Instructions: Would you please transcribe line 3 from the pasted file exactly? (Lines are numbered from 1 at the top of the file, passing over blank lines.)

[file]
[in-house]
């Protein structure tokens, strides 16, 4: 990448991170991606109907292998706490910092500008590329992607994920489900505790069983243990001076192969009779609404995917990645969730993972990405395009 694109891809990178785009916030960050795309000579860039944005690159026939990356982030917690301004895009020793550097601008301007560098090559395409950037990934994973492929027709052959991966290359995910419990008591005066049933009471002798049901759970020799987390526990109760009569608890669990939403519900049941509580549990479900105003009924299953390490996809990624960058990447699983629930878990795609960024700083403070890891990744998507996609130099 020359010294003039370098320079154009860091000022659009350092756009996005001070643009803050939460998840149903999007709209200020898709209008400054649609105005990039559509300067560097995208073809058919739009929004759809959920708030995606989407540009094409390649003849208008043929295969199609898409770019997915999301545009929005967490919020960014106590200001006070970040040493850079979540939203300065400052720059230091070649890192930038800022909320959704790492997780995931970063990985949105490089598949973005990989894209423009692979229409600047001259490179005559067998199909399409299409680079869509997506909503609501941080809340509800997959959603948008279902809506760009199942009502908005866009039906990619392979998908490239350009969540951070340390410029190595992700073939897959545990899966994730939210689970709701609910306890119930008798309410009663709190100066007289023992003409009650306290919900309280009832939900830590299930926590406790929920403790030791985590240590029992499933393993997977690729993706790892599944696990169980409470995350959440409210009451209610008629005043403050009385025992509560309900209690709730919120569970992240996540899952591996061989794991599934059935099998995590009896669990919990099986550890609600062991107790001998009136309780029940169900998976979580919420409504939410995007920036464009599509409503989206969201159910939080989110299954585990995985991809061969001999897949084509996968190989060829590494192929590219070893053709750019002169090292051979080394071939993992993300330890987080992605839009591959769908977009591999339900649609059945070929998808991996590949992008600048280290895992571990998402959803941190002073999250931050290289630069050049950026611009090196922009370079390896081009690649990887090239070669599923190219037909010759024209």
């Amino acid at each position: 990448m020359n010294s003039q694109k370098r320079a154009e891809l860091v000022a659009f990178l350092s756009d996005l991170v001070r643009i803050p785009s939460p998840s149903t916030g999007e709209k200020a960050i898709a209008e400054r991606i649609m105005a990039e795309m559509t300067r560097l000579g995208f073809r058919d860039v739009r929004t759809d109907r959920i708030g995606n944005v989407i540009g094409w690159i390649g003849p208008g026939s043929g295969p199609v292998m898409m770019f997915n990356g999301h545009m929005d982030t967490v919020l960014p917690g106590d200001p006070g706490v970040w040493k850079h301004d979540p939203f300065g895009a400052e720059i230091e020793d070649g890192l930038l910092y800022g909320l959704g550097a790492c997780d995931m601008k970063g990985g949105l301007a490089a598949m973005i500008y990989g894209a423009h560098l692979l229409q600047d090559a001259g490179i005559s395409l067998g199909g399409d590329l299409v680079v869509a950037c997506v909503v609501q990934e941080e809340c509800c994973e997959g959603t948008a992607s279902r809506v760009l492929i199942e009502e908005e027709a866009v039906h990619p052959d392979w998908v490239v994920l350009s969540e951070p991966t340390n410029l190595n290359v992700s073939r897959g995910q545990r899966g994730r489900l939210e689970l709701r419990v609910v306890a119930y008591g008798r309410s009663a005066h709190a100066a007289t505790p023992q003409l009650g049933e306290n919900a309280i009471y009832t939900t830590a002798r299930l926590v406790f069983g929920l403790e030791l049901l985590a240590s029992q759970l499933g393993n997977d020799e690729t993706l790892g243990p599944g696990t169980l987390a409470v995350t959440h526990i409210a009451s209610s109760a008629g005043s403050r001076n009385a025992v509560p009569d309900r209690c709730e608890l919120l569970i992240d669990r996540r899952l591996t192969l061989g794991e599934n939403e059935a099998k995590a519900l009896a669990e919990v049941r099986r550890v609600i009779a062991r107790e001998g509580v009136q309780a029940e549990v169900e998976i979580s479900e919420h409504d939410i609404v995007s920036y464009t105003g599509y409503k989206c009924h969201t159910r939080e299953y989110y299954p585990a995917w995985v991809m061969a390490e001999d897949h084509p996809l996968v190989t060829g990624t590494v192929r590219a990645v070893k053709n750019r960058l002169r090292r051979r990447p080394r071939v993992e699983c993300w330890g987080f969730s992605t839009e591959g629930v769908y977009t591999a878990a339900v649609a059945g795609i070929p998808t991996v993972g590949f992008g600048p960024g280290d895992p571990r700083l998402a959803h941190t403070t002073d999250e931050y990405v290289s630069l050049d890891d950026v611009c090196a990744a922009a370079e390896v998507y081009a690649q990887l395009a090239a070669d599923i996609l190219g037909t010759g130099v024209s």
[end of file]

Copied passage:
């Amino acid at each position: 990448m020359n010294s003039q694109k370098r320079a154009e891809l860091v000022a659009f990178l350092s756009d996005l991170v001070r643009i803050p785009s939460p998840s149903t916030g999007e709209k200020a960050i898709a209008e400054r991606i649609m105005a990039e795309m559509t300067r560097l000579g995208f073809r058919d860039v739009r929004t759809d109907r959920i708030g995606n944005v989407i540009g094409w690159i390649g003849p208008g026939s043929g295969p199609v292998m898409m770019f997915n990356g999301h545009m929005d982030t967490v919020l960014p917690g106590d200001p006070g706490v970040w040493k850079h301004d979540p939203f300065g895009a400052e720059i230091e020793d070649g890192l930038l910092y800022g909320l959704g550097a790492c997780d995931m601008k970063g990985g949105l301007a490089a598949m973005i500008y990989g894209a423009h560098l692979l229409q600047d090559a001259g490179i005559s395409l067998g199909g399409d590329l299409v680079v869509a950037c997506v909503v609501q990934e941080e809340c509800c994973e997959g959603t948008a992607s279902r809506v760009l492929i199942e009502e908005e027709a866009v039906h990619p052959d392979w998908v490239v994920l350009s969540e951070p991966t340390n410029l190595n290359v992700s073939r897959g995910q545990r899966g994730r489900l939210e689970l709701r419990v609910v306890a119930y008591g008798r309410s009663a005066h709190a100066a007289t505790p023992q003409l009650g049933e306290n919900a309280i009471y009832t939900t830590a002798r299930l926590v406790f069983g929920l403790e030791l049901l985590a240590s029992q759970l499933g393993n997977d020799e690729t993706l790892g243990p599944g696990t169980l987390a409470v995350t959440h526990i409210a009451s209610s109760a008629g005043s403050r001076n009385a025992v509560p009569d309900r209690c709730e608890l919120l569970i992240d669990r996540r899952l591996t192969l061989g794991e599934n939403e059935a099998k995590a519900l009896a669990e919990v049941r099986r550890v609600i009779a062991r107790e001998g509580v009136q309780a029940e549990v169900e998976i979580s479900e919420h409504d939410i609404v995007s920036y464009t105003g599509y409503k989206c009924h969201t159910r939080e299953y989110y299954p585990a995917w995985v991809m061969a390490e001999d897949h084509p996809l996968v190989t060829g990624t590494v192929r590219a990645v070893k053709n750019r960058l002169r090292r051979r990447p080394r071939v993992e699983c993300w330890g987080f969730s992605t839009e591959g629930v769908y977009t591999a878990a339900v649609a059945g795609i070929p998808t991996v993972g590949f992008g600048p960024g280290d895992p571990r700083l998402a959803h941190t403070t002073d999250e931050y990405v290289s630069l050049d890891d950026v611009c090196a990744a922009a370079e390896v998507y081009a690649q990887l395009a090239a070669d599923i996609l190219g037909t010759g130099v024209s």